Recently as I was approaching a pond while walking in DC’s National Arboretum, I was startled by a prominent, lone “boing” emanating from the bushes. It sounded almost mechanical, and at first I thought there was some device that was triggered by approaching hikers — to what purpose I couldn’t imagine. As I passed the pond, I heard the sound again and stopped. After a few moments, the boings started coming in more frequent succession, almost like an orchestra very slowly warming up. In fact, the more I listened, the more it sounded like viola strings being plucked, followed by a short glissando. Curious, I struggled to see the source of the developing symphony. Finally, there they were, periodically hopping in pursuit of one another on the muddy banks of the little pond: frogs.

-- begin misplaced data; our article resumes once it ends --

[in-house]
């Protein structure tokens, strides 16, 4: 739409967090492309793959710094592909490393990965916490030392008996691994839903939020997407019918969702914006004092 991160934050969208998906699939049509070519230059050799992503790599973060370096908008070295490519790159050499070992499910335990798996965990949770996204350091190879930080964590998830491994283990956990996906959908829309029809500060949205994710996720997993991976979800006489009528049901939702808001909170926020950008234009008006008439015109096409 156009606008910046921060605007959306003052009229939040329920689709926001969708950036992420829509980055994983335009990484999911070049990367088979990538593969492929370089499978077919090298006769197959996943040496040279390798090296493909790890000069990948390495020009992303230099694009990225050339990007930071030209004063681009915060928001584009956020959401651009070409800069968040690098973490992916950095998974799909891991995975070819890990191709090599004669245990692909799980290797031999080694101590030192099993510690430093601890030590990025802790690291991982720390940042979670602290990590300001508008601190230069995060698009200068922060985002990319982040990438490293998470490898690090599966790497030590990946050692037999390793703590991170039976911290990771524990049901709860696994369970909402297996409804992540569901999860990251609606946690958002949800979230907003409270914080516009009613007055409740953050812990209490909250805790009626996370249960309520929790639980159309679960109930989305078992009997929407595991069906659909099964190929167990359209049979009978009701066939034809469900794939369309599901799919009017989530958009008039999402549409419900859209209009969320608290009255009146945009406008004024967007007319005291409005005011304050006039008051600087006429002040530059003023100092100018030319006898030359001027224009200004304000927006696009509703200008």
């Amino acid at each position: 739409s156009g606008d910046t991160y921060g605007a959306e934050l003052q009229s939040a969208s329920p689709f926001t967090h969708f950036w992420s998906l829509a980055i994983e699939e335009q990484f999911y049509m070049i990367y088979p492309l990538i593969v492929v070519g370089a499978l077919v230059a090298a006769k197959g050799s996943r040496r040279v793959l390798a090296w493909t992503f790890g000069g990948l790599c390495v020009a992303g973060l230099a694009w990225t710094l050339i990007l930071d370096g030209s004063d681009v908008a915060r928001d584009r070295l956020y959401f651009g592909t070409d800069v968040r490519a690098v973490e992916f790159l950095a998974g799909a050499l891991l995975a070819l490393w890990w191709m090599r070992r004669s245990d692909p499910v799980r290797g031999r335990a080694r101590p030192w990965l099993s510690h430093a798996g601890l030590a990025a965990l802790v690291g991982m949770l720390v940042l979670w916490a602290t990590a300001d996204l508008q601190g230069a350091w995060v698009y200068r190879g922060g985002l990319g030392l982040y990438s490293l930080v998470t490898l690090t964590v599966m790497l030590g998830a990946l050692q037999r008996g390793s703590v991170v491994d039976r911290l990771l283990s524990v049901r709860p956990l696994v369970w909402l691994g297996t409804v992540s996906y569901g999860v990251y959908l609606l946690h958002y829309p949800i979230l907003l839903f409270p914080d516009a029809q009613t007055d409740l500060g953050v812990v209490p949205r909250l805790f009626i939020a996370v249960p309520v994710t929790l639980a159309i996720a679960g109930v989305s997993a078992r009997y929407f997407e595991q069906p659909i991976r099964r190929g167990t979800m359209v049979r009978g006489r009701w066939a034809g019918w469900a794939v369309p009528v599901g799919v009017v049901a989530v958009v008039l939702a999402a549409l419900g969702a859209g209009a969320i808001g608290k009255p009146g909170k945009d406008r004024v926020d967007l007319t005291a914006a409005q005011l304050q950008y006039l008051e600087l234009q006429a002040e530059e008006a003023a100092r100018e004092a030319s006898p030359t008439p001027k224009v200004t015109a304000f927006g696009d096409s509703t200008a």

I’m not certain of the species, but the green heads, size and spotting suggest that they were bullfrogs, and the sounds were their mating calls. I’ve heard frogs croaking before, but never a sound like this:
To produce the distinctive sound, the frogs would expand sacs beneath their jaws, like quickly inflating a balloon. Then two frogs would hop toward each other, touch their mouths together in a froggy kiss and do a little dance. Invariably, at least while I was watching, the suitors were unsuccessful — apparently the females were not suitably impressed by the dance. But the “singing” did get their attention.